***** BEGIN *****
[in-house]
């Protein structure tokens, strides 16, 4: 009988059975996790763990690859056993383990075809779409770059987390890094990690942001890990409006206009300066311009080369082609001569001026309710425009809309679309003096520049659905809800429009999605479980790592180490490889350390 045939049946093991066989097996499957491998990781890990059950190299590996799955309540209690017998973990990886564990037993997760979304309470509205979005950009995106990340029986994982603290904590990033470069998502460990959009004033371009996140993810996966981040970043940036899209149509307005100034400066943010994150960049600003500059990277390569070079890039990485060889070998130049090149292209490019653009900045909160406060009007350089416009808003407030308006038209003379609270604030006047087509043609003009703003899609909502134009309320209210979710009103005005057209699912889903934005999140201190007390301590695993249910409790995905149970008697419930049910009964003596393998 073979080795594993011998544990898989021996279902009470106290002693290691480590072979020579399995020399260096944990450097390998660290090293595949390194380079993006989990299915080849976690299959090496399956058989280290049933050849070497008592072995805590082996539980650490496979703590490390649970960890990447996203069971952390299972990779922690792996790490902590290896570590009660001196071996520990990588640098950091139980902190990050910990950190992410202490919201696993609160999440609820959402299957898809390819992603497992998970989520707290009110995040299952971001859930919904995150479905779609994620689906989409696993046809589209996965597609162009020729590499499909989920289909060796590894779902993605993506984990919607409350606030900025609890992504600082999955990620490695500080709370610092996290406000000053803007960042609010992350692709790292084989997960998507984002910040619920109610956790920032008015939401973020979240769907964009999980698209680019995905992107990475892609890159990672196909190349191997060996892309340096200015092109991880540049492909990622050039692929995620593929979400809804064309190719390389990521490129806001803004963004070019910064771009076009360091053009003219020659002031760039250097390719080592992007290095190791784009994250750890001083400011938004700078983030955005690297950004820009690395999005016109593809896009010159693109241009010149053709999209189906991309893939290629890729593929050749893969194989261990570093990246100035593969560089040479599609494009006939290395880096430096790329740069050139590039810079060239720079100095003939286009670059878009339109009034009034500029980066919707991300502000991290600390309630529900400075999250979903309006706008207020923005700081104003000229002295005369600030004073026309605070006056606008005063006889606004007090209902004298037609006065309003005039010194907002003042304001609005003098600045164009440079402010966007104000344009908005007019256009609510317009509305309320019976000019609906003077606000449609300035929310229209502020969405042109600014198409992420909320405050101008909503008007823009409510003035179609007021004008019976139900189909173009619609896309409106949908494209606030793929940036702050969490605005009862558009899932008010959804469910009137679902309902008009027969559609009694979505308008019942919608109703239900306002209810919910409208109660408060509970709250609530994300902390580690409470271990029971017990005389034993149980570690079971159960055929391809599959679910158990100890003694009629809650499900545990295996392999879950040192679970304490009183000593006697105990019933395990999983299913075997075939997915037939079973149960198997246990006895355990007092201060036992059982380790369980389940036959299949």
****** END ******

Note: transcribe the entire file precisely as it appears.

[in-house]
């Protein structure tokens, strides 16, 4: 009988059975996790763990690859056993383990075809779409770059987390890094990690942001890990409006206009300066311009080369082609001569001026309710425009809309679309003096520049659905809800429009999605479980790592180490490889350390 045939049946093991066989097996499957491998990781890990059950190299590996799955309540209690017998973990990886564990037993997760979304309470509205979005950009995106990340029986994982603290904590990033470069998502460990959009004033371009996140993810996966981040970043940036899209149509307005100034400066943010994150960049600003500059990277390569070079890039990485060889070998130049090149292209490019653009900045909160406060009007350089416009808003407030308006038209003379609270604030006047087509043609003009703003899609909502134009309320209210979710009103005005057209699912889903934005999140201190007390301590695993249910409790995905149970008697419930049910009964003596393998 073979080795594993011998544990898989021996279902009470106290002693290691480590072979020579399995020399260096944990450097390998660290090293595949390194380079993006989990299915080849976690299959090496399956058989280290049933050849070497008592072995805590082996539980650490496979703590490390649970960890990447996203069971952390299972990779922690792996790490902590290896570590009660001196071996520990990588640098950091139980902190990050910990950190992410202490919201696993609160999440609820959402299957898809390819992603497992998970989520707290009110995040299952971001859930919904995150479905779609994620689906989409696993046809589209996965597609162009020729590499499909989920289909060796590894779902993605993506984990919607409350606030900025609890992504600082999955990620490695500080709370610092996290406000000053803007960042609010992350692709790292084989997960998507984002910040619920109610956790920032008015939401973020979240769907964009999980698209680019995905992107990475892609890159990672196909190349191997060996892309340096200015092109991880540049492909990622050039692929995620593929979400809804064309190719390389990521490129806001803004963004070019910064771009076009360091053009003219020659002031760039250097390719080592992007290095190791784009994250750890001083400011938004700078983030955005690297950004820009690395999005016109593809896009010159693109241009010149053709999209189906991309893939290629890729593929050749893969194989261990570093990246100035593969560089040479599609494009006939290395880096430096790329740069050139590039810079060239720079100095003939286009670059878009339109009034009034500029980066919707991300502000991290600390309630529900400075999250979903309006706008207020923005700081104003000229002295005369600030004073026309605070006056606008005063006889606004007090209902004298037609006065309003005039010194907002003042304001609005003098600045164009440079402010966007104000344009908005007019256009609510317009509305309320019976000019609906003077606000449609300035929310229209502020969405042109600014198409992420909320405050101008909503008007823009409510003035179609007021004008019976139900189909173009619609896309409106949908494209606030793929940036702050969490605005009862558009899932008010959804469910009137679902309902008009027969559609009694979505308008019942919608109703239900306002209810919910409208109660408060509970709250609530994300902390580690409470271990029971017990005389034993149980570690079971159960055929391809599959679910158990100890003694009629809650499900545990295996392999879950040192679970304490009183000593006697105990019933395990999983299913075997075939997915037939079973149960198997246990006895355990007092201060036992059982380790369980389940036959299949």